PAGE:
At first, it was a challenge to come to terms with not being able to fully perform my role in the project, knowing that our post-planting maintenance activities were completely hindered and no regular site inspection or patrol could be carried out. We had another big fear to worry about. During mid-May, we regularly face fire outbreaks of moderate intensities and a single fire outbreak can easily reverse 5 years of intense restoration work. Fortunately, essential security services were operating and I was occasionally receiving updates with photographs from a watchman guarding Fort Adelaïde – a 19th century national heritage landmark situated next to the project restoration site.
Photo left: yearly wildfires caused by anthropogenic pressures and invasive fire-prone grass
Applying adaptive management through the visual aids greatly helped in initiating procedures to allow two staff members to carry out firebreak maintenance on field with a special Work Access Permit obtained from the Police forces. Within 4 days after maintenance, a fire outbreak ravaged 5 hectares of the hill. Fortunately, our restoration site was spared as the timely maintenance of firebreaks stopped the progression of fire successfully. Upon resuming work in late May with a Work Access Permit, I found out that three water reservoirs at the project site were vandalised and about 12 % of saplings had died in our nursery. A proper contingency plan was set-up to address the situation appropriately, as a lack of water supply can result in high mortality of planted saplings during the dry season.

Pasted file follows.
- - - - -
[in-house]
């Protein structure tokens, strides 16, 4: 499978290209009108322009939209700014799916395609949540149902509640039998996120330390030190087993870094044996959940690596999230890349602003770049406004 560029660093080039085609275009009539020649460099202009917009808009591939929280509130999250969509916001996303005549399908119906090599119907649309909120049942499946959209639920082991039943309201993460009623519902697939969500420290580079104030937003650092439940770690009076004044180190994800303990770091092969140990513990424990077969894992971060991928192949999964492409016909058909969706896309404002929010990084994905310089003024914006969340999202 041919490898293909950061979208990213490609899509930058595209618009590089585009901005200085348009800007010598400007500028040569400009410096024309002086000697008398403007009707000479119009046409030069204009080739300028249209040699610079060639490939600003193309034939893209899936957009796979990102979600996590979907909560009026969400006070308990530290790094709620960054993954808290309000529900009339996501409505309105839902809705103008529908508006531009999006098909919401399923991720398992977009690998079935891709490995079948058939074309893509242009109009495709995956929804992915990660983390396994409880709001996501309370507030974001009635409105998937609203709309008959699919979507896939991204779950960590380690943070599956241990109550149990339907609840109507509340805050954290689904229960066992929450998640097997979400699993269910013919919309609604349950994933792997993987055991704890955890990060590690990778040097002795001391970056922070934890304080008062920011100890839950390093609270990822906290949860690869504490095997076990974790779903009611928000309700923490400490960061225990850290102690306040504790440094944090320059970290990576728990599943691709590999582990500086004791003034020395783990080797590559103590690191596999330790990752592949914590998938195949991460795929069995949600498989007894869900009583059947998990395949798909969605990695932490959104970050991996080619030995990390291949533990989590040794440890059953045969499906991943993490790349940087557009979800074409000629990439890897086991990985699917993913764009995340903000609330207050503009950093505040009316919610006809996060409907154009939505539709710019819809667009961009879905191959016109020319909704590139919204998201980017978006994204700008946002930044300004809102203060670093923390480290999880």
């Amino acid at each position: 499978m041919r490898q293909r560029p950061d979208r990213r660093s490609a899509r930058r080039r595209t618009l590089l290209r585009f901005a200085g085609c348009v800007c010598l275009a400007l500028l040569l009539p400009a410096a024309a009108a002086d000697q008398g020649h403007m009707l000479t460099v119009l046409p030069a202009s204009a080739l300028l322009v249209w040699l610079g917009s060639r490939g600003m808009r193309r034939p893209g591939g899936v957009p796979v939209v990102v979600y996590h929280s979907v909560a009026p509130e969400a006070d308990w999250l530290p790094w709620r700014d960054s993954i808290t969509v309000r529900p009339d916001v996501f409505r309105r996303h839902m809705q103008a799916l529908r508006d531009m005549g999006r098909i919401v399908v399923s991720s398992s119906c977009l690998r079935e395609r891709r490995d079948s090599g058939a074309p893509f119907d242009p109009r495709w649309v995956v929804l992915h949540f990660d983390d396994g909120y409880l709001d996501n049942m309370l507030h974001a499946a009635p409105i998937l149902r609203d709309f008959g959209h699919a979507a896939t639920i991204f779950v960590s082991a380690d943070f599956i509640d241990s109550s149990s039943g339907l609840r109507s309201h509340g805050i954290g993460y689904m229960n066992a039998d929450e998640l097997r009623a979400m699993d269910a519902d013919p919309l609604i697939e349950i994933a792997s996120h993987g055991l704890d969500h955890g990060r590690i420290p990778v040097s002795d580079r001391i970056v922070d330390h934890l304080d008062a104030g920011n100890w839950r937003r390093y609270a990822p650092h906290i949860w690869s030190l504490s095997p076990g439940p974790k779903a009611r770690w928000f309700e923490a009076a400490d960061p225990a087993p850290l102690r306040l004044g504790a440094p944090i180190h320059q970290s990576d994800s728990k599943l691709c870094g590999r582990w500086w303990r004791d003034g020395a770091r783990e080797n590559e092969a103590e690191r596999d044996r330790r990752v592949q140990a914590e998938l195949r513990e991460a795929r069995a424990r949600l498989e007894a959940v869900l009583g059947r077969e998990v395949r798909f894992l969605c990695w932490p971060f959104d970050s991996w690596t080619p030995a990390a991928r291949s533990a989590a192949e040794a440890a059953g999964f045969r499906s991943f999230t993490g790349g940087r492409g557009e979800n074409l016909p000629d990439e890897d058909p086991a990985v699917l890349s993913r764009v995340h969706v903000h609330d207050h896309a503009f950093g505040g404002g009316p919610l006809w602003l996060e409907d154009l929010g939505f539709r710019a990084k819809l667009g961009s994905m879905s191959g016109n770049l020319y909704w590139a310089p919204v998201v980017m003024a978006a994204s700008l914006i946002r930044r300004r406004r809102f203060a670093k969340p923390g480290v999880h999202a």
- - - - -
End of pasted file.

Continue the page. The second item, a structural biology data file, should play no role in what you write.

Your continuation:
For me, the lockdown was an opportunity to focus on other tasks while “working from home” was gaining ground throughout various sectors. The use of social media skyrocketed during the lockdown and I had the opportunity to reach out to the public on how to contribute to a new normal after lockdown through an outreach programme developed by a digital platform “2 minutes for tomorrow”. In this short video, I was able to raise awareness on the loss of biodiversity and emergence of zoonotic infectious diseases, the need to support local conservation organisations, the urgency to halt illegal dumping in ecologically sensitive areas such as caves and to engage in sustainable agricultural practices. The video in Mauritian Creole (with subtitles in French) is available from: https://www.facebook.com/2minutesmu/videos/286866575838830/